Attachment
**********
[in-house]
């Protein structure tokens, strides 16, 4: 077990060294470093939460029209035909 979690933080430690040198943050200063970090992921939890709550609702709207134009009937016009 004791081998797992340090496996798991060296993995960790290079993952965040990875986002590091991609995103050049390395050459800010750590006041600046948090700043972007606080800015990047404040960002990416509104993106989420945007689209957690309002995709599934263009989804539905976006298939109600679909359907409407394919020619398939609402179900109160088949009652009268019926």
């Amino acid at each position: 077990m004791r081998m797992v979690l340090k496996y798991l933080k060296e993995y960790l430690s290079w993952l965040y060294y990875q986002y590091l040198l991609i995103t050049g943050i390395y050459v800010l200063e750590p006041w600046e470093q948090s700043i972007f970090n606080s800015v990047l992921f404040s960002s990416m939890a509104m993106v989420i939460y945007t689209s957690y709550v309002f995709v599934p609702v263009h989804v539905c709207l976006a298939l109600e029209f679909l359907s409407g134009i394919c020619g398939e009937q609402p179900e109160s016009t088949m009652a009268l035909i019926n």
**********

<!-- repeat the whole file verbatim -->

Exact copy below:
[in-house]
């Protein structure tokens, strides 16, 4: 077990060294470093939460029209035909 979690933080430690040198943050200063970090992921939890709550609702709207134009009937016009 004791081998797992340090496996798991060296993995960790290079993952965040990875986002590091991609995103050049390395050459800010750590006041600046948090700043972007606080800015990047404040960002990416509104993106989420945007689209957690309002995709599934263009989804539905976006298939109600679909359907409407394919020619398939609402179900109160088949009652009268019926």
């Amino acid at each position: 077990m004791r081998m797992v979690l340090k496996y798991l933080k060296e993995y960790l430690s290079w993952l965040y060294y990875q986002y590091l040198l991609i995103t050049g943050i390395y050459v800010l200063e750590p006041w600046e470093q948090s700043i972007f970090n606080s800015v990047l992921f404040s960002s990416m939890a509104m993106v989420i939460y945007t689209s957690y709550v309002f995709v599934p609702v263009h989804v539905c709207l976006a298939l109600e029209f679909l359907s409407g134009i394919c020619g398939e009937q609402p179900e109160s016009t088949m009652a009268l035909i019926n």